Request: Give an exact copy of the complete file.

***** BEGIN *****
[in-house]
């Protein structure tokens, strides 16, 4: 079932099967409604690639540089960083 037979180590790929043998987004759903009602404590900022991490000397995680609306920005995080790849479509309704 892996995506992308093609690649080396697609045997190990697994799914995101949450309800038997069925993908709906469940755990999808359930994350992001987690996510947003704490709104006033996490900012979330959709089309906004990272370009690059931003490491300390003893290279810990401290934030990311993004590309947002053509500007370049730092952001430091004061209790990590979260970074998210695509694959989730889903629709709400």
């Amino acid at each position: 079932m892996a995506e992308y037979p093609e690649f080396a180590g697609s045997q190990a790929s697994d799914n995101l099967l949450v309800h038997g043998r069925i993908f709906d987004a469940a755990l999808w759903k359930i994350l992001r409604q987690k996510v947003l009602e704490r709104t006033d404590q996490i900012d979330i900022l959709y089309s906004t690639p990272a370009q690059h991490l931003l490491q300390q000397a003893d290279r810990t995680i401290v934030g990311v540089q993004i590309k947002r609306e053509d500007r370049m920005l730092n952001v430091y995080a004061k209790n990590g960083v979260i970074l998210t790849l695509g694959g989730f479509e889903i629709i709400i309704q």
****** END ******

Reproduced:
[in-house]
């Protein structure tokens, strides 16, 4: 079932099967409604690639540089960083 037979180590790929043998987004759903009602404590900022991490000397995680609306920005995080790849479509309704 892996995506992308093609690649080396697609045997190990697994799914995101949450309800038997069925993908709906469940755990999808359930994350992001987690996510947003704490709104006033996490900012979330959709089309906004990272370009690059931003490491300390003893290279810990401290934030990311993004590309947002053509500007370049730092952001430091004061209790990590979260970074998210695509694959989730889903629709709400």
């Amino acid at each position: 079932m892996a995506e992308y037979p093609e690649f080396a180590g697609s045997q190990a790929s697994d799914n995101l099967l949450v309800h038997g043998r069925i993908f709906d987004a469940a755990l999808w759903k359930i994350l992001r409604q987690k996510v947003l009602e704490r709104t006033d404590q996490i900012d979330i900022l959709y089309s906004t690639p990272a370009q690059h991490l931003l490491q300390q000397a003893d290279r810990t995680i401290v934030g990311v540089q993004i590309k947002r609306e053509d500007r370049m920005l730092n952001v430091y995080a004061k209790n990590g960083v979260i970074l998210t790849l695509g694959g989730f479509e889903i629709i709400i309704q």